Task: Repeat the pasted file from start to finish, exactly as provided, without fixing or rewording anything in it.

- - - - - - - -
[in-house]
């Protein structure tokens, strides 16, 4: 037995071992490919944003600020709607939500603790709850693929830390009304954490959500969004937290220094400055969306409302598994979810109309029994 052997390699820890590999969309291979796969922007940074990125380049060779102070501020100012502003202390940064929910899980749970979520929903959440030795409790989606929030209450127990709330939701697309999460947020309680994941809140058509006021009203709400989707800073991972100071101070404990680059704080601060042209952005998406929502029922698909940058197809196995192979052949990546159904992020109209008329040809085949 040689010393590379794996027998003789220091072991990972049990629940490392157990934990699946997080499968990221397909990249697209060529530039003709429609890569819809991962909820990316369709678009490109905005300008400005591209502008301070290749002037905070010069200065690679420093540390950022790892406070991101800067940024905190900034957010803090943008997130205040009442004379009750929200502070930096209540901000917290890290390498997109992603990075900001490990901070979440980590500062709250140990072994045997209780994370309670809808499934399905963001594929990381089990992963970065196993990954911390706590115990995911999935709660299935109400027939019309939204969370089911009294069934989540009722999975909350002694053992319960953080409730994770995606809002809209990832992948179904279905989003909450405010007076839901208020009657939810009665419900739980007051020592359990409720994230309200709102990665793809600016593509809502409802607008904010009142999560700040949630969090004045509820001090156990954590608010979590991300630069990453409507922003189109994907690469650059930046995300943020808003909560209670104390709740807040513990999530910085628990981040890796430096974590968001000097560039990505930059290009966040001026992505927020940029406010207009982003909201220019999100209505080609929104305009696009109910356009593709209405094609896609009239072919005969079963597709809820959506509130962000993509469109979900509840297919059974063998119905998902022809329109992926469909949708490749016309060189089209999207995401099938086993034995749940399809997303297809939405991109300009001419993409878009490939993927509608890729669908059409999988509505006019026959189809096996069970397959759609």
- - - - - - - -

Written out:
[in-house]
């Protein structure tokens, strides 16, 4: 037995071992490919944003600020709607939500603790709850693929830390009304954490959500969004937290220094400055969306409302598994979810109309029994 052997390699820890590999969309291979796969922007940074990125380049060779102070501020100012502003202390940064929910899980749970979520929903959440030795409790989606929030209450127990709330939701697309999460947020309680994941809140058509006021009203709400989707800073991972100071101070404990680059704080601060042209952005998406929502029922698909940058197809196995192979052949990546159904992020109209008329040809085949 040689010393590379794996027998003789220091072991990972049990629940490392157990934990699946997080499968990221397909990249697209060529530039003709429609890569819809991962909820990316369709678009490109905005300008400005591209502008301070290749002037905070010069200065690679420093540390950022790892406070991101800067940024905190900034957010803090943008997130205040009442004379009750929200502070930096209540901000917290890290390498997109992603990075900001490990901070979440980590500062709250140990072994045997209780994370309670809808499934399905963001594929990381089990992963970065196993990954911390706590115990995911999935709660299935109400027939019309939204969370089911009294069934989540009722999975909350002694053992319960953080409730994770995606809002809209990832992948179904279905989003909450405010007076839901208020009657939810009665419900739980007051020592359990409720994230309200709102990665793809600016593509809502409802607008904010009142999560700040949630969090004045509820001090156990954590608010979590991300630069990453409507922003189109994907690469650059930046995300943020808003909560209670104390709740807040513990999530910085628990981040890796430096974590968001000097560039990505930059290009966040001026992505927020940029406010207009982003909201220019999100209505080609929104305009696009109910356009593709209405094609896609009239072919005969079963597709809820959506509130962000993509469109979900509840297919059974063998119905998902022809329109992926469909949708490749016309060189089209999207995401099938086993034995749940399809997303297809939405991109300009001419993409878009490939993927509608890729669908059409999988509505006019026959189809096996069970397959759609």